Did you hear? Kobe Bryant is a body-care guru now. Partnering with a pair of business-bro whipdicks and a smattering of pro athletes, including NBA MVP James Harden, he’s launching a line of beauty products for athletes and men who want to pretend they are athletes. Here’s a link to an article about it from Women’s Wear Daily, a fashion trade publication. The article refers to Bryant as a basketball legend, a world-class athlete, a celebrity of sport, and a five-time NBA champ. Somehow it never mentions that he is also an accused rapist who avoided a criminal trial verdict by bullying his accuser into silence. Maybe they ran out of column inches. And maybe so did ESPN and Sports Illustrated and everybody else, too.
Remember that shit? The world seems to have forgotten along the way to facilitating Bryant’s total public rehabilitation. On the night of July 1, 2003, Bryant choked a 19-year-old employee of the Eagle, Colorado hotel where he was staying (hard enough to leave bruises on her neck), bent her over a chair, and drew blood during the ensuing sex act. By the end of the night, she’d told a coworker that Bryant had forced himself on her; by the end of the next day he’d been contacted by local police. During the resulting criminal investigation, Bryant did not deny the encounter; he didn’t deny choking her; he even admitted he’d never asked for her consent, claiming to have inferred it from her body language. When it was all over—that is, after Bryant’s lawyers intimidated the woman out of the courtroom by reframing the forensic evidence to suggest that she was a lying slut—he even apologized for it, more or less:
First, I want to apologize directly to the young woman involved in this incident. I want to apologize to her for my behavior that night and for the consequences she has suffered in the past year. Although this year has been incredibly difficult for me personally, I can only imagine the pain she has had to endure. I also want to apologize to her parents and family members, and to my family and friends and supporters, and to the citizens of Eagle, Colo.
I also want to make it clear that I do not question the motives of this young woman. No money has been paid to this woman. She has agreed that this statement will not be used against me in the civil case. Although I truly believe this encounter between us was consensual, I recognize now that she did not and does not view this incident the same way I did. After months of reviewing discovery, listening to her attorney, and even her testimony in person, I now understand how she feels that she did not consent to this encounter.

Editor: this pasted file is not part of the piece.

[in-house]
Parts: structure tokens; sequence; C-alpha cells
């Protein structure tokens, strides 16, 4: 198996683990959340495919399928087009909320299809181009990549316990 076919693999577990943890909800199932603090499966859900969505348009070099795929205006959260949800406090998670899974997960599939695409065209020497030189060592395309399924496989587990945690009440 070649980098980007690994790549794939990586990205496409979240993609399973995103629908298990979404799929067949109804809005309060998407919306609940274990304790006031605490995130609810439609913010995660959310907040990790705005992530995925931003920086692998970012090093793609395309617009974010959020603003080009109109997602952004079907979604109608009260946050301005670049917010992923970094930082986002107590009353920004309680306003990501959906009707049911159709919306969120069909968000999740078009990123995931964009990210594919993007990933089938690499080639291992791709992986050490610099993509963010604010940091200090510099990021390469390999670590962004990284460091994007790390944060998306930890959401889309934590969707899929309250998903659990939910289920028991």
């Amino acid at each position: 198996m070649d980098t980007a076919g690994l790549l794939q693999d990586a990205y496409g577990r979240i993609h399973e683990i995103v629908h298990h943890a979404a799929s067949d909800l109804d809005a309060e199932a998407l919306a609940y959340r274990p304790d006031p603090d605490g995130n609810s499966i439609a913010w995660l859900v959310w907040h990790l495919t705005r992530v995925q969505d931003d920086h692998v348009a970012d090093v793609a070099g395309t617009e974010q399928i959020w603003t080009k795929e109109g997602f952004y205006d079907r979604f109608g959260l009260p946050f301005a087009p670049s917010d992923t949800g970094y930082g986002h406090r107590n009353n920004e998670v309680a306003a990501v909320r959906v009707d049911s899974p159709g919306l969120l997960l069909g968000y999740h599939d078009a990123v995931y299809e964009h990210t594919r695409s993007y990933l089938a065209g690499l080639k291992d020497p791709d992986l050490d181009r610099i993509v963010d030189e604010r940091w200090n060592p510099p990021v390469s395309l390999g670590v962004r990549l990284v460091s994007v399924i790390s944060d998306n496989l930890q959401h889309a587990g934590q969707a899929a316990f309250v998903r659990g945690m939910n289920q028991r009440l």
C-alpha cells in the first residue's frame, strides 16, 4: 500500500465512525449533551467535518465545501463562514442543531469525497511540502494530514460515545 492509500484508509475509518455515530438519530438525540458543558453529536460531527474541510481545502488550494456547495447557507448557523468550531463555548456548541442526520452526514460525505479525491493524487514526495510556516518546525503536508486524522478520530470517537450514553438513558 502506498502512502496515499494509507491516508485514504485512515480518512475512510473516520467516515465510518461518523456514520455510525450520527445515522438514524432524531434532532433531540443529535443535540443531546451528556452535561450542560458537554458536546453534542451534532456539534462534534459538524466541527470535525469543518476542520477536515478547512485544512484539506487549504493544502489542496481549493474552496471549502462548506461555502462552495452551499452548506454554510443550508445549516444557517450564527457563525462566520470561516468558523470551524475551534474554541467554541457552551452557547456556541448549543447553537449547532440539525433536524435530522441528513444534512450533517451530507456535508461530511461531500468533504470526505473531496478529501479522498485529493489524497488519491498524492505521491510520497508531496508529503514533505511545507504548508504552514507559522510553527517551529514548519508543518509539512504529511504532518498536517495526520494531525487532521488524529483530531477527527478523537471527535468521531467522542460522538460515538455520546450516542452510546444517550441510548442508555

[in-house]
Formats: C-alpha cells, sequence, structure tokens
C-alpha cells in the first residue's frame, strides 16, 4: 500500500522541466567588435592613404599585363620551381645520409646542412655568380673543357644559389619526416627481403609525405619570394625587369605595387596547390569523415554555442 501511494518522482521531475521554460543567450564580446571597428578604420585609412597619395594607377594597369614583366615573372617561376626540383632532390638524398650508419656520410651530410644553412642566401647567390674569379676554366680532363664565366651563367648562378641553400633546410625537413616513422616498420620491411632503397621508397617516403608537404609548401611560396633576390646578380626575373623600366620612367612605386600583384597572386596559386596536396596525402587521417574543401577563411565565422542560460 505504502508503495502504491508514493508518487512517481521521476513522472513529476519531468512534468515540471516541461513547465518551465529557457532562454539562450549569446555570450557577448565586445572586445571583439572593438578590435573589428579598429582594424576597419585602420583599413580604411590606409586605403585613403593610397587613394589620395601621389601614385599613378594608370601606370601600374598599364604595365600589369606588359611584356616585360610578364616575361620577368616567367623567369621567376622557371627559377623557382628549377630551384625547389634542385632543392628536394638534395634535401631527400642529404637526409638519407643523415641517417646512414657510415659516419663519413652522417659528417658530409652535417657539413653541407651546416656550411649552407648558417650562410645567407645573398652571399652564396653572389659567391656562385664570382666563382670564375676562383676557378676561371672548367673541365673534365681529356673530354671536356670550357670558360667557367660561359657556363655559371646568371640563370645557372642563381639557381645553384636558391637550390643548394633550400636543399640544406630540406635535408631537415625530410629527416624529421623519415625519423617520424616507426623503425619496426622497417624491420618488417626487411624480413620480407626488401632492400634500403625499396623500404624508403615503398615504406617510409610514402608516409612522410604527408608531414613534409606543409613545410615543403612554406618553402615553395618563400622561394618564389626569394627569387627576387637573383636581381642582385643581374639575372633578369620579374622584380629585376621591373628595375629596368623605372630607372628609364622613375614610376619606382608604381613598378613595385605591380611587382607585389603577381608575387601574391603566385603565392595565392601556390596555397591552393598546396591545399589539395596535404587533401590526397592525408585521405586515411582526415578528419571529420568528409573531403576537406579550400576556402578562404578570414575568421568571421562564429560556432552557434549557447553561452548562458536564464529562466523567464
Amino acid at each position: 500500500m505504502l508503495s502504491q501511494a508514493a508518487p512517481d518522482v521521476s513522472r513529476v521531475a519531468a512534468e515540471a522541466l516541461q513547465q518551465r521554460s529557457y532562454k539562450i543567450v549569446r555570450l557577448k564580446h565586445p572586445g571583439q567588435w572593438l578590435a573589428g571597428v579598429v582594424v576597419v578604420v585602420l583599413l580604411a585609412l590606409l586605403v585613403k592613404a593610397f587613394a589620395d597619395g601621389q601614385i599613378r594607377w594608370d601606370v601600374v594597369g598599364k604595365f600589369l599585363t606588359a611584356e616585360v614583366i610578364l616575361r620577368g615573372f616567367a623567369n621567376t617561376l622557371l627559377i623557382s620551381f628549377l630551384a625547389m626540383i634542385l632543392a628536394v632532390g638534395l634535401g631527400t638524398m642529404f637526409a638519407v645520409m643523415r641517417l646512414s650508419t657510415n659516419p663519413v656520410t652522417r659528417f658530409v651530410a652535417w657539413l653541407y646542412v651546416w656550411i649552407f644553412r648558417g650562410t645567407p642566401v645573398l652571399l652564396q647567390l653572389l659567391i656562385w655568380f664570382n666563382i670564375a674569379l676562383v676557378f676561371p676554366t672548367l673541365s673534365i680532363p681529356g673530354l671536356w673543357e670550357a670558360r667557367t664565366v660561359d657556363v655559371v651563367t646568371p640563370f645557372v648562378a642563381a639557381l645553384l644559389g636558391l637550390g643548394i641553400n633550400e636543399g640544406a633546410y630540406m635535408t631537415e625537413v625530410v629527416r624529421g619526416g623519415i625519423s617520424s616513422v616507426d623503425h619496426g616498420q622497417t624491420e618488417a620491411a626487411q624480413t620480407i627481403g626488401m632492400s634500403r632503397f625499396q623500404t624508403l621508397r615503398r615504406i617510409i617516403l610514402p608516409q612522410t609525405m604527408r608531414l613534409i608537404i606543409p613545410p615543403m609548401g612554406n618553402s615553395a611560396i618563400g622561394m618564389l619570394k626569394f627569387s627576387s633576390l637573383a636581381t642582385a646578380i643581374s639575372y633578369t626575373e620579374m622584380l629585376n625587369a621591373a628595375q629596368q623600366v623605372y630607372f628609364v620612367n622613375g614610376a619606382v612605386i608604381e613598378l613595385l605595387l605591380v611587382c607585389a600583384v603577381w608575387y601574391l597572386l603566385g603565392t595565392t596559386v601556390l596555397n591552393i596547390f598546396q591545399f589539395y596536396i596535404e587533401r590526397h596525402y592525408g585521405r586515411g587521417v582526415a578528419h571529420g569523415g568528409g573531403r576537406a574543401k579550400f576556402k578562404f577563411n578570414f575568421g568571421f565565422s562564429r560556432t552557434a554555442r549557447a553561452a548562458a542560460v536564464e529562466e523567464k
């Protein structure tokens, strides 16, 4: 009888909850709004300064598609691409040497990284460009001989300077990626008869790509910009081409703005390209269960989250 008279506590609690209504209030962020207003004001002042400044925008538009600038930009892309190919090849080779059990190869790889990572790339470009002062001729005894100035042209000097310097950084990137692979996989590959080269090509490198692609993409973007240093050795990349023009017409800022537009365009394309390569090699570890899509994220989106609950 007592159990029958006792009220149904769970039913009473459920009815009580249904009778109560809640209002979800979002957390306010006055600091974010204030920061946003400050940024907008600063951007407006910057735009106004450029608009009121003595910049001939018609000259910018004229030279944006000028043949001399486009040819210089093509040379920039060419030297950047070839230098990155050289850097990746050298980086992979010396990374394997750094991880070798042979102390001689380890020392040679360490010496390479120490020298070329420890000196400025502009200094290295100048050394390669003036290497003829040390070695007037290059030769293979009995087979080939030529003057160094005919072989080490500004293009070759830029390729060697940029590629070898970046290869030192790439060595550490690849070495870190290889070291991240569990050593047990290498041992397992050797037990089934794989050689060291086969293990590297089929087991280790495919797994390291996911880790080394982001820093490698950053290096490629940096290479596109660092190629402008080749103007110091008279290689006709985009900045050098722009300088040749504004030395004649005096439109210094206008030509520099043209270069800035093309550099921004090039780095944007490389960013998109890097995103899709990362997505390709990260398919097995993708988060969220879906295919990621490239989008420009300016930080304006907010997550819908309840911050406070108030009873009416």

That this type of thing is a dismally familiar tactic in defending against rape charges makes it no less fucking cynical and evil. Kobe Bryant did this! He bullied into silence a woman who’d credibly accused him of raping her. In a society even a little bit less structurally misogynist, he would be a goddamn pariah. Hell, in that society he might only just now be coming up for parole hearings.
In this society, the NBA itself, along with just about every mainstream media outlet presented with the opportunity, rushed to facilitate his self-reinvention as a guru of professional excellence and personal actualization, a wise basketball sage, and a business mogul warmly called upon at regular intervals to issue homilies on What Greatness Requires and benedictions on the Will To Prevail of this or that up-and-coming basketball star. He can attach his name to a PR venture costumed like a journalism shop, or add his face to the star-studded lineup of pro athletes fronting a skincare brand, and it’s received not as a blight or a discredit, but as a mark of credibility. Oh wow, they got Kobe, these guys are legit. He’s shown up in at least the past two annual iterations of the NBA 2K video game—the NBA’s official e-sports partner—to provide in-game commentary to the prompts of an adoring, gushingly effusive Kevin Harlan. He produced a dreadful, skin-crawling cartoon movie explicitly geared to launder and burnish his personal myth, and it won an Oscar. When the Los Angeles Lakers added LeBron James in free agency over the summer, Stephen A. Smith invited Bryant on his ESPN Radio show to “welcome [LeBron] to the family.” Nowadays, the hottest scan